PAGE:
7. @Ullis: I think Oli addressed this in the section on playing control. “You don’t need that many guys (12 to 14 can be enough), but you need several early blockers . . .”

  8. @Ullis ; imho it’s easy to answer you:

    casting cost of the spell you’ve named:
    2x chimeric mass = 4/5 (to cast it with profit, let’s say at least 4 or 5)
    1x juggernaut darksteel = 5
    1x venser = 5
    1x precursor golem = 5
    1x quicksilver gargantuan = 7
    1x ratchet bomb = 2

    ruel was already giving you the answer with the part of the article about the curve:

    “4 mana spell: 6
    5 or + mana spell: 4”

    6 of you 7 rares was 5+, so only with that you’re above the number of 5+ mana spell you should play most of the times…and i’m supposed that the rares weren’t the only 5+ spells of your deck. Plus, most of them (venser and juggernaut in particulary) doing pretty much nothing if in the first 4 turns you’ve casted about one/two spells.

    Ah, gargantuan and ratchet bomb are not really the bombs you’ve maybe thought they are. For me are both 3.5/5 spells. (maybe in sealed gargantuan is a 4, in draft 3.5 is his rate.) Most of the time with the bomb you’ll get a 2×1, sometimes a 3×1 or a good 1×1 (when you kill a casting cost 4 or 5 threat). For example, steel hellkite, that have a simil effect, it’s way better ’cause it a huge creature and it slowly (not so slowly, in fact) completly clear the opponent’s board.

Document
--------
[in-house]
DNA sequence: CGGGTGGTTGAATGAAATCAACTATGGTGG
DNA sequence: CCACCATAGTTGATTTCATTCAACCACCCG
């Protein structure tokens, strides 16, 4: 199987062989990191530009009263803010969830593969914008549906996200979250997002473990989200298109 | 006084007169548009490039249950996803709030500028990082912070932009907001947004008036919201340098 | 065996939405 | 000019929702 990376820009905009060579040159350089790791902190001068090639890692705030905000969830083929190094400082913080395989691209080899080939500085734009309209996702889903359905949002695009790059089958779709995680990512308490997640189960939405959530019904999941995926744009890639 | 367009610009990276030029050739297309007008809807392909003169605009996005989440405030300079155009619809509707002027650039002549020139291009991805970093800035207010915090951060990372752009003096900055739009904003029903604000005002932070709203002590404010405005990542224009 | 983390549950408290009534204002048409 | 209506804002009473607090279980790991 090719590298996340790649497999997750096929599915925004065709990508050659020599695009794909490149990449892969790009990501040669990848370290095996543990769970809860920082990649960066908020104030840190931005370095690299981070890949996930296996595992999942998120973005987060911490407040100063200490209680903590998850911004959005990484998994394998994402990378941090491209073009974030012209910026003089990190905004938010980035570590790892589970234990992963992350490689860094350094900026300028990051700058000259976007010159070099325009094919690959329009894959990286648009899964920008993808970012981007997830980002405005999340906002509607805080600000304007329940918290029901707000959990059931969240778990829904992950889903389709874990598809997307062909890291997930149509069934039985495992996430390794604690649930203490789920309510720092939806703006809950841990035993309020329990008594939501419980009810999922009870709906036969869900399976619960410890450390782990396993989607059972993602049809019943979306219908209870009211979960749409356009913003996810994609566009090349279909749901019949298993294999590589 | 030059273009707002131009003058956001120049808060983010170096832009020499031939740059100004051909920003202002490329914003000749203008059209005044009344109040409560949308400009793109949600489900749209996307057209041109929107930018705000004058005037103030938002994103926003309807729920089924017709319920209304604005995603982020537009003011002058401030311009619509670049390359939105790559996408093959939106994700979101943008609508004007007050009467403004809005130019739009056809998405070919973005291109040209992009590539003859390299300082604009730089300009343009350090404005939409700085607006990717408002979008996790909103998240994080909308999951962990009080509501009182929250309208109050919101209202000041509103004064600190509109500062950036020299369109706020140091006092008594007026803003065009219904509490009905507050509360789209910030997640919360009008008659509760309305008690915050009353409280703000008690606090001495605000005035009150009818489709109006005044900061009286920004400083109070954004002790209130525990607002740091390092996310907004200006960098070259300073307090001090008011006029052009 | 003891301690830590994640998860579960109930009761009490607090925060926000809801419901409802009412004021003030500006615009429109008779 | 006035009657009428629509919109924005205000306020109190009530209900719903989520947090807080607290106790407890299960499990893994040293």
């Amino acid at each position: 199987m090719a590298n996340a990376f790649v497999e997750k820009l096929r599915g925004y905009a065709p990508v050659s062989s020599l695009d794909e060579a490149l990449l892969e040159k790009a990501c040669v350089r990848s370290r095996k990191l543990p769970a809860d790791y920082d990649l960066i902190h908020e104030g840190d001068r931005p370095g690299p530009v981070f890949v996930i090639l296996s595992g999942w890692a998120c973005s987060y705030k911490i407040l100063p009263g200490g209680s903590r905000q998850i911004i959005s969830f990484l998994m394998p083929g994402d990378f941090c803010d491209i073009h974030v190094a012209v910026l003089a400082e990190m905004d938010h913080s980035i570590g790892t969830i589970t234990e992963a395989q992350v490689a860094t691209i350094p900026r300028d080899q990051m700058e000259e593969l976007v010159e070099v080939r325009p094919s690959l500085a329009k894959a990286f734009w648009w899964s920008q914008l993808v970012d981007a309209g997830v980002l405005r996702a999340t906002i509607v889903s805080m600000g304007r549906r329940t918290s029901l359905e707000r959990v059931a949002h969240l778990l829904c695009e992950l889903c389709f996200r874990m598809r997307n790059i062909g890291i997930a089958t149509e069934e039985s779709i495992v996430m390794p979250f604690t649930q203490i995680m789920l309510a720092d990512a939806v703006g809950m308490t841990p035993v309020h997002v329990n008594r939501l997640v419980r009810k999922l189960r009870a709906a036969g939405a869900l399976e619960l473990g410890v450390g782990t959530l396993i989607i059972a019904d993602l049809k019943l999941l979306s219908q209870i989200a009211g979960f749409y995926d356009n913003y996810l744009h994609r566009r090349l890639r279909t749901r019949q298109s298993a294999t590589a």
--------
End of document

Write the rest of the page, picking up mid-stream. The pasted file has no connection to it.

9. Great sealed primer; very efficiently written, easy to comprehend and makes a lot of sense. The specifics such as deck construction number estimates are very helpful for me as someone returning to the game after a long hiatus and looking to play in Scars sealed. Bravo!

  10. Oh obv….

    Anyway, I love this site. So much more useful content than others. Nice intro to sealed. It can be challenging to build a good deck, and you mostly went over it. Perhaps something more specific would be helpful, like an actual sealed pool with how you would build it, how you did build it,what you would change, underwhelming strategies. Also, choosing to play first or draw and how that might change depending on the format and your overall strategy. I had a few people give me the ‘huh?’ when I told them id like to draw first. How do you feel about scars draft, I suspect its a bit too fast to draw first, as a lot of cards favor agression.

  11. Interesting how Ruel emphasizes the mana curve in sealed while Stark wrote that the mana curve has very low priority.

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  13. Talk about a crash course in limited. Wish I would’ve seen this article a couple of years ago when I was just starting, most of us have had to learn these rules the hard way… Anyways great article for those that are new to limited.

  14. Curve is always important but i think the other article was saying that curving out creatures turn after turn is not as important in sealed since aggro decks are harder to build in sealed than in draft

  15. Is it ok to run 16 lands if your have a couple of myrs and your curve ends at 4 or 5 with maybe one 6 drop?

    Cos in many situations i find myself mana flooded and this loses me the game quite often.

    And congrats on making the channelfireball team

  16. This was a great article. I’ve played a lot of sealed, but I think like most players I go 2-2 or something like that more than I want to. I think the best part of this article was the concept of choosing cards that make sense for your deck and playing that way.

    M11 in a vacuum for instance Silvercoat Lion is better than Palace Guard but in a deck with a lot of flyers like Squadron Hawk the guard can help hold down the ground against stuff like Garruk’s Companion or Scroll Thief.